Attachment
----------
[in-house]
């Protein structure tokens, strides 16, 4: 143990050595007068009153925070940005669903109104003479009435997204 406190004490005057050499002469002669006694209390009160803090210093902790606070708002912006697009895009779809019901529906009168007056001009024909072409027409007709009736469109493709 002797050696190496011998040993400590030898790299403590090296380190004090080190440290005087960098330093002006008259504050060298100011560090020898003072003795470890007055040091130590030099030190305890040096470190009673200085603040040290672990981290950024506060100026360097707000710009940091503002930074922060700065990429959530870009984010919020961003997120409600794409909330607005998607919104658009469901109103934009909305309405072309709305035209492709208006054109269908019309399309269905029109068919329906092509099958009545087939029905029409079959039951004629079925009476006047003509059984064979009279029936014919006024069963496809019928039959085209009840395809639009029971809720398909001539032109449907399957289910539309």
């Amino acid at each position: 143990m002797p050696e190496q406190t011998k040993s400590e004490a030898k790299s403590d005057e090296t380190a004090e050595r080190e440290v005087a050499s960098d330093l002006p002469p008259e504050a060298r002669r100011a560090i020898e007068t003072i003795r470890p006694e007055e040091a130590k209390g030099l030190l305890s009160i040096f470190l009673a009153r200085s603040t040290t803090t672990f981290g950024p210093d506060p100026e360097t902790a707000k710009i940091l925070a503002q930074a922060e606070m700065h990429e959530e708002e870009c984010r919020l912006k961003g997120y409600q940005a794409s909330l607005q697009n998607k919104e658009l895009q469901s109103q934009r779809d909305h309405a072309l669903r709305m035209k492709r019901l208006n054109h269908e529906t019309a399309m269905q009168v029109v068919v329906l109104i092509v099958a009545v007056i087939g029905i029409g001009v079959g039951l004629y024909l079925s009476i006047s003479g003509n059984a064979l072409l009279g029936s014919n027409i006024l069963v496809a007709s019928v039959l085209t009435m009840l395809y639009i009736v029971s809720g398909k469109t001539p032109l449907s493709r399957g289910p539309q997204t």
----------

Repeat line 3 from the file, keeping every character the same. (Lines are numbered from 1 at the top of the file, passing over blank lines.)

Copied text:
């Amino acid at each position: 143990m002797p050696e190496q406190t011998k040993s400590e004490a030898k790299s403590d005057e090296t380190a004090e050595r080190e440290v005087a050499s960098d330093l002006p002469p008259e504050a060298r002669r100011a560090i020898e007068t003072i003795r470890p006694e007055e040091a130590k209390g030099l030190l305890s009160i040096f470190l009673a009153r200085s603040t040290t803090t672990f981290g950024p210093d506060p100026e360097t902790a707000k710009i940091l925070a503002q930074a922060e606070m700065h990429e959530e708002e870009c984010r919020l912006k961003g997120y409600q940005a794409s909330l607005q697009n998607k919104e658009l895009q469901s109103q934009r779809d909305h309405a072309l669903r709305m035209k492709r019901l208006n054109h269908e529906t019309a399309m269905q009168v029109v068919v329906l109104i092509v099958a009545v007056i087939g029905i029409g001009v079959g039951l004629y024909l079925s009476i006047s003479g003509n059984a064979l072409l009279g029936s014919n027409i006024l069963v496809a007709s019928v039959l085209t009435m009840l395809y639009i009736v029971s809720g398909k469109t001539p032109l449907s493709r399957g289910p539309q997204t």